|Publication number||US4018265 A|
|Application number||US 05/593,317|
|Publication date||Apr 19, 1977|
|Filing date||Jul 7, 1975|
|Priority date||Jul 16, 1974|
|Also published as||DE2434101A1, DE2434101B2, DE2434101C3|
|Publication number||05593317, 593317, US 4018265 A, US 4018265A, US-A-4018265, US4018265 A, US4018265A|
|Inventors||Siegfried Hans-Dietmar Schluter|
|Original Assignee||Apparatebau Rothemuhle Brandt & Kritzler|
|Export Citation||BiBTeX, EndNote, RefMan|
|Patent Citations (3), Referenced by (4), Classifications (12)|
|External Links: USPTO, USPTO Assignment, Espacenet|
This invention relates to rotary regenerative air preheaters both of the type where a regenerative mass is stationary and media collecting ducts rotate over the end faces of the mass and also of the type where the ducts are all stationary and the regenerative mass rotates.
In both types of preheater a hot medium such as an exhaust gas from a boiler, is brought first into contact with a given portion of the regenerative mass and gives up heat to it; then, a cold medium to be heated, such as air, is brought into contact with that portion of the mass and takes up heat from it.
Attempts have been made to maximise the utilisation of heat from the hot medium, in relation to the cold medium to be heated, particularly from the point of view of reducing the final temperature at which the erstwhile hot medium is discharged to the surrounding atmosphere.
One manner in which this has been attempted in the past is seen from German Pat. No. 1,264,672 wherein preheating elements and economizer heating elements are arranged alternately in series, each preheater region being succeeded by one or more heat exchange regions in which preheater and economizer elements or alternatively preheater and superheater elements are disposed in juxtaposition. This amounts to a stepped arrangement of a plurality of heat exchanger regions and this results in a considerable increase in the overall volume of the installation.
The present invention is concerned with providing an additional heating stage in a rotary regenerative air preheater in a compact manner such that the overall volume of the installation need not be increased at all. The result is a heat exchanger capable of operation to extract more heat from a given exhaust gas than would have been possible for a conventional exchanger of the same size.
In accordance with the invention a rotary regenerative air preheater is provided with recuperative heating surfaces in the ducting which conducts the cooler of the media to the regenerative mass and means for contacting the hot medium with the recuperative surfaces. The surfaces preferably are formed by tubular elements of which an external face is in contact with the medium to be heated and an internal face in contact with the medium giving up heat.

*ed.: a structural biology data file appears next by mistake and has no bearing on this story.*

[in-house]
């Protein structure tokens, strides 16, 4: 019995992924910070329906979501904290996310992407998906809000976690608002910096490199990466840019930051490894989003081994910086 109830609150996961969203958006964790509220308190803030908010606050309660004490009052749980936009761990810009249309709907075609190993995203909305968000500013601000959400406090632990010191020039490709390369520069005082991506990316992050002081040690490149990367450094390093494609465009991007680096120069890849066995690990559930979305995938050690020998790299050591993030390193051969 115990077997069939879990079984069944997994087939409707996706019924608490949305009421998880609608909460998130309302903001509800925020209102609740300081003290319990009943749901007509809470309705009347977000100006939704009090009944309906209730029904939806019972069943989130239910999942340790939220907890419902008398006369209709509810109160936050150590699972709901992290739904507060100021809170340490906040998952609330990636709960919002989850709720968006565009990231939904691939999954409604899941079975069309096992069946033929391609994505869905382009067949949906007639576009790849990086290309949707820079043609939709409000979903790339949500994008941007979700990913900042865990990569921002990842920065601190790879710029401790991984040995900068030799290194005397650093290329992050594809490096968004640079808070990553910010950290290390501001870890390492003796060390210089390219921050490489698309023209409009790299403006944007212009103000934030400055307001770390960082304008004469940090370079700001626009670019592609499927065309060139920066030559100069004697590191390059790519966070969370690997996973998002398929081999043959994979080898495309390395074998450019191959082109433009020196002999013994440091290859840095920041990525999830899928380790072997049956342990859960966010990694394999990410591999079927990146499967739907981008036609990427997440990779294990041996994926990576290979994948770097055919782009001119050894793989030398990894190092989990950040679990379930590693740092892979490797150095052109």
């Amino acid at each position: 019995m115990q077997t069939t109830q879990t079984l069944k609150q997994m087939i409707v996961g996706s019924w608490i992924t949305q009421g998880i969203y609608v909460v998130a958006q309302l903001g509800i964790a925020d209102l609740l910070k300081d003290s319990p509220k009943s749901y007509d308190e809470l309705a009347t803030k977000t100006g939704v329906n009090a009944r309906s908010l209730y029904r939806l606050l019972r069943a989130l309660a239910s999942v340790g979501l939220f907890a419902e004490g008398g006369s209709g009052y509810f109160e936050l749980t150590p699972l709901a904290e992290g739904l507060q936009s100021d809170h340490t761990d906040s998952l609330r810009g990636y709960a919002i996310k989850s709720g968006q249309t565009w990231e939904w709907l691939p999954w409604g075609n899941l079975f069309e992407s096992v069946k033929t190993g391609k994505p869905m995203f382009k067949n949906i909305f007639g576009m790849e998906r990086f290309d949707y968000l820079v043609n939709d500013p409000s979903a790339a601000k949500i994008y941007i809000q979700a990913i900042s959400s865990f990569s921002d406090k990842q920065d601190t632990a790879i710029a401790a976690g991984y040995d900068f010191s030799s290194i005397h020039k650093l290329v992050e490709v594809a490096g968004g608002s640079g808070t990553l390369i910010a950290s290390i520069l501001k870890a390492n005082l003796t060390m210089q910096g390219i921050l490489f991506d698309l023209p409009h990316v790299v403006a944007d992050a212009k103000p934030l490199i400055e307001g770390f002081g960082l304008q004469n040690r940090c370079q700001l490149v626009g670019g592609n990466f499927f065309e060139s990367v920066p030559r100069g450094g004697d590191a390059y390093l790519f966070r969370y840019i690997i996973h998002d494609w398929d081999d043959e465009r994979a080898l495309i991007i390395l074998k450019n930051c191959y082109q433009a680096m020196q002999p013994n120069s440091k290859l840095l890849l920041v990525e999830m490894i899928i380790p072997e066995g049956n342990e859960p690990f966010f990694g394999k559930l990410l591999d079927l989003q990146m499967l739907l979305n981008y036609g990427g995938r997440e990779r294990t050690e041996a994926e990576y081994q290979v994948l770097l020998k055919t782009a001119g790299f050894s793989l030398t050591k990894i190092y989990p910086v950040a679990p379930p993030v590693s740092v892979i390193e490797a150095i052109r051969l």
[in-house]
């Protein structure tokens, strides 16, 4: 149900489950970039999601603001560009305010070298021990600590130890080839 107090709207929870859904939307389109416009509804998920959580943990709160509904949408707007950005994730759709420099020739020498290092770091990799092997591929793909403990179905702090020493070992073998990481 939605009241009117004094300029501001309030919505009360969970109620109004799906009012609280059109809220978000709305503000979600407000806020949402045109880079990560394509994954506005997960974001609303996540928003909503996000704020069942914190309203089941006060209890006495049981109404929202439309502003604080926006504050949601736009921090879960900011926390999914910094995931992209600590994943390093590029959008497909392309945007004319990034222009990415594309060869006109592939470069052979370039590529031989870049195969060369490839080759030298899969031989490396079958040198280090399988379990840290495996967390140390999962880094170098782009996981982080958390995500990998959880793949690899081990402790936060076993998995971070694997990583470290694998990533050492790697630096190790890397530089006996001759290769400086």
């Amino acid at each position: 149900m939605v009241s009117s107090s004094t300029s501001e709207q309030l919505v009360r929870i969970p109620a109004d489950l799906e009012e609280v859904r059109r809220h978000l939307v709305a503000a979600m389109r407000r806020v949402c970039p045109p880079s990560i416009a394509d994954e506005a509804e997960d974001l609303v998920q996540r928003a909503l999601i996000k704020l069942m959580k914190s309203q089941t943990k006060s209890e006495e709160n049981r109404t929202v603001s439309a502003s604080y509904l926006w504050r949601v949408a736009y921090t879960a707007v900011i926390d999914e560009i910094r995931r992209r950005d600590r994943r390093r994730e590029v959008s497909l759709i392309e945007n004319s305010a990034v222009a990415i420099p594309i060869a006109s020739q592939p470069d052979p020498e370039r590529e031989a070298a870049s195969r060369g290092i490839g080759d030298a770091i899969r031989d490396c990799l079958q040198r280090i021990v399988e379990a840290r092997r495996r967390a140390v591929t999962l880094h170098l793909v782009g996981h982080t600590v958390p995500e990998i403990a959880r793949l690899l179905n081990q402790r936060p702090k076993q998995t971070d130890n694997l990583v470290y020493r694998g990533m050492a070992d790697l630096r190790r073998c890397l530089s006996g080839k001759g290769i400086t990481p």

Since these surfaces are provided on the ingoing side of the channel which conduct the cold medium to the regenerative mass they will provide for preliminary heating of that cold medium before it meets the regenerative mass and therefore will have the effect not only of increasing the efficiency of thermal extraction from the hot medium but also of tending to increase the temperature of the mass at its cold end, at which end there are often encountered problems of condensation leading to corrosion.
The recuperative heating surfaces will preferably be made of corrosion resistent material or at least be coated with a corrosion resistent material.
Particular embodiments of the invention will now be described with reference to the accompanying drawings wherein:
FIG. 1 is a diametrical section through a first embodiment taken on the line I--I in FIG. 2,
FIG. 2 is a section on the line II--II FIG. 1,
FIG. 3 is a section taken on the line III--III FIG. 1 and
FIG. 4 is a diametrical section, analogous to FIG. 1, of a second embodiment.
The embodiment of FIGS. 1 to 3 is an illustration of rotary regenerative preheater of the type where ducts in the form of hoods rotate over end faces of a stationary heating surface whereas the embodiment illustrated in FIG. 4 is of the type where the regenerative mass rotates between stationary media-conducting channels. It will be seen that in both cases recuperative (indirect heat exchange) elements are provided in the channels which conduct the cold medium to the regenerative mass.
In the first embodiment, a stationary regenerative mass 1 of annular cylindrical form is connected to an outer, stationary medium-conducting lower passage 2 and upper passage 3. Within these there is an inner lower stationary duct 4 and upper stationary duct 5 respectively connected to rotating hoods 6, 7 through a sealed rotatable joint 8, 9. The hoods 6, 7 rotate in synchronism over respectively the lower axial end face 10 and upper axial end face 11 of the regenerative mass 1, their direction of rotation being indicated by the arrow A in FIGS. 2 and 3. Each hood has two symmetrically disposed outwardly flaring segment shaped hood portions 12, 13 and 14, 15 respectively, the end boundaries of which are sealed in substantially gas-tight fashion over the respective end faces 10, 11 of the regenerative mass by sealing frames indicated for example at 16 and which are of conventional type. In the embodiment illustrated exhaust gases flow upwardly through the stationary channels 2, 3 as illustrated by arrows B while cold air enters at arrow C moving downwardly.
The cold air enters through stationary duct 5 and then is split into the two rotating hood portions 14, 15 as indicated by arrows D, passes through the regenerative mass, leaves through rotating hood portions 12, 13 (arrows E) and is taken off through stationary duct 4 as illustrated by arrow F. By rotation of the ducts 6, 7 all parts of the regenerative mass 1 are alternatively heated by the upflowing exhaust gas which surrounds the ducts 6, 7 within the ducts 2, 3, and then cooled by the downflowing air.